For a small town, Dargaville boasts a lot of art and craft, a prime example being The Woodturners Kauri Studio, which showcases kauri carvings and gives access to a workshop to see how it’s done.
And as this is New Zealand’s ‘kumara capital’, it’s no surprise to find a museum dedicated to farm machinery here. Harding Park is home to vintage tractors, harvesters and logging equipment.
For amazing views of the area, it’s also worth taking the short, sharp walk to needle-like Tokatoka Peak.
A helpful source of information about this ride, and other Heartland Rides, is Classic New Zealand Cycle Trails by the Kennett Brothers.
The riding surface is around 90% sealed road and 10% gravel road, with some significant climbs.
The roads are relatively quiet on weekdays but can get busy during the summer holiday period and weekends with an increase in tourist traffic. Riders should have good road sense and be prepared to encounter traffic at any time, and particular care should be taken on the winding roads through Waipoua Forest.
FITNESS & SKILLS
This ride is grade 4 (advanced) with a mixture of steep and long climbs, and is best suited to reasonably fit riders with some cycle touring experience.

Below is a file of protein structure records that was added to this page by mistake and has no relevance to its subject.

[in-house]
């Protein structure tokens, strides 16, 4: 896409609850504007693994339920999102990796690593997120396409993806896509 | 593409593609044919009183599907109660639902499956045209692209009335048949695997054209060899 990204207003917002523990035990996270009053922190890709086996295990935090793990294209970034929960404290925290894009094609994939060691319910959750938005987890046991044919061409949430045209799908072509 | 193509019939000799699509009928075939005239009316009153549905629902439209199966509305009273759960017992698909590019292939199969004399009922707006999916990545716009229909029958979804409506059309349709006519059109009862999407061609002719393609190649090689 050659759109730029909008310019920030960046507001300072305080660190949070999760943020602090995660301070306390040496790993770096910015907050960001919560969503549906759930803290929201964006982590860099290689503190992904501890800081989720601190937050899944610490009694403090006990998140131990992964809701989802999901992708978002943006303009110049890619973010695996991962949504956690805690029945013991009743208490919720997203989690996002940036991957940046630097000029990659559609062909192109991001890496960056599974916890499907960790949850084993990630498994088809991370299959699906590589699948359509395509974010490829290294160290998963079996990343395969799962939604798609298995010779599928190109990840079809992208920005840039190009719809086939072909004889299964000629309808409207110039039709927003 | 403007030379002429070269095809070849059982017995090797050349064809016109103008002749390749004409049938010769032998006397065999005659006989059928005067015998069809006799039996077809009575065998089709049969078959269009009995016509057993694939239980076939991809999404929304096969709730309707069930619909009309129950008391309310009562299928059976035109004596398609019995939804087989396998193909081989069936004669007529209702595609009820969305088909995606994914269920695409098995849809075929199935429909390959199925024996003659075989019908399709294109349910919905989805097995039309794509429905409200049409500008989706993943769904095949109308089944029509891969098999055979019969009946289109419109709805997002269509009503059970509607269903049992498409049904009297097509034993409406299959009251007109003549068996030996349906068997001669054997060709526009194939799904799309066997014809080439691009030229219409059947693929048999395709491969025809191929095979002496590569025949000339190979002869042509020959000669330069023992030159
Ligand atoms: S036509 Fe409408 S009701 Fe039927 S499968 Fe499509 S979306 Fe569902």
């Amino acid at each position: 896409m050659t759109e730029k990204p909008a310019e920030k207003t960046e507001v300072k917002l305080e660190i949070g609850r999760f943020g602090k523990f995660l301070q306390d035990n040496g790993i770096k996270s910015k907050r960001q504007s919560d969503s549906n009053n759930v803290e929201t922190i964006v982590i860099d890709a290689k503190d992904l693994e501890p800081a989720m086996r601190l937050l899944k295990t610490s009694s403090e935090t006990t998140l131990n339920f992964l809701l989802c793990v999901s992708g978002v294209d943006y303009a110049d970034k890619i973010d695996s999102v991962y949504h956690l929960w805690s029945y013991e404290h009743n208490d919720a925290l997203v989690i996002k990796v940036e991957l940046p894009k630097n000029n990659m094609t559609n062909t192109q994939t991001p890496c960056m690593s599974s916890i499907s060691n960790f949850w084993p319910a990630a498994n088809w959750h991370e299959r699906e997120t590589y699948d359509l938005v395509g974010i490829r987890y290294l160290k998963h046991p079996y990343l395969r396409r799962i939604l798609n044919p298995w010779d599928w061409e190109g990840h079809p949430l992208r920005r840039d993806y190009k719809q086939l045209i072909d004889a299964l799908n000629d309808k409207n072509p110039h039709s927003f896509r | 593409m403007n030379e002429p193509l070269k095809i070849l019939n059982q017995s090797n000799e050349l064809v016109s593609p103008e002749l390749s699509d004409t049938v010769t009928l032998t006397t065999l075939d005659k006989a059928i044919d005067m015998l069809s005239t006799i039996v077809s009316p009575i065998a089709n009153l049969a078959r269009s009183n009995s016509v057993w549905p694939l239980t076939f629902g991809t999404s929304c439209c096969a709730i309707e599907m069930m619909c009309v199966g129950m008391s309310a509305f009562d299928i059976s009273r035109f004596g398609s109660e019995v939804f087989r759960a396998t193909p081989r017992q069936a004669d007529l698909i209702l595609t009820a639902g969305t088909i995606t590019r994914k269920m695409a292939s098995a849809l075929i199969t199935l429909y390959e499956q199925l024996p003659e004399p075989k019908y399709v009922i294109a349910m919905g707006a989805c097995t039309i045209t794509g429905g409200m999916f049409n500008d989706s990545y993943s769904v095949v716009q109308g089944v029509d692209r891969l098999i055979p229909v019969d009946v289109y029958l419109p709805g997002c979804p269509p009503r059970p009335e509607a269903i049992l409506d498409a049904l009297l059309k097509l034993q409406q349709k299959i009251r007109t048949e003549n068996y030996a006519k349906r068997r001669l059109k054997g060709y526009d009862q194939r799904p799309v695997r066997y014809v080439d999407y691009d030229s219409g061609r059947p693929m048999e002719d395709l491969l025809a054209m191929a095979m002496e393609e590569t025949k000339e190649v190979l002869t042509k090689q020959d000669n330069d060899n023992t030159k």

TYPE OF BIKE
A touring bike, mountain bike or e-bike is suitable for the terrain. Riders should ideally have basic mechanical skills and carry a tool kit and spares.
MAPS & NAVIGATION
New Zealand’s country roads are well sign-posted, but a map will help prevent wrong turns, help you time your ride, and identify points of interest along the way.
Warm summers and mild winters make it possible to ride this trail all year round. However, Waipoua experiences a lot of rain so a good raincoat is essential at all times.
There are various accommodation options along the route including at Rawene, Opononi, Omapere, Waipoua Forest, Trounson Kauri Park, further along Trounson Park Road at the Top 10 Holiday Park, and in Dargaville.
FOOD & WATER
Food is available at the start and end points – Rawene and Dargaville – and along the route at Opononi, Omapere and Waimamaku. Free water is available at the Dargaville Museum. There is also a tavern at Kaihu.
To follow the trail, catch a bus to Kaitaia and follow the Far North Cycleway to Kohukohu on the northern side of the Hokianga Harbour where you catch the car ferry across to Rawene (it runs every 45 mins between 7.45am and 8pm).
The route also links up with the Twin Coast Cycle Trail at nearby Horeke, which can be reached via the Ranui passenger ferry on weekends, or by road (40km).
Alternatively, you can catch a bus to Dargaville and ride north. Dargaville is also the northern end of the Kaipara Missing Link Heartland Ride through to Auckland.
Coverage is available at main towns but limited along the rest of the trail.
There are public toilets at regular intervals.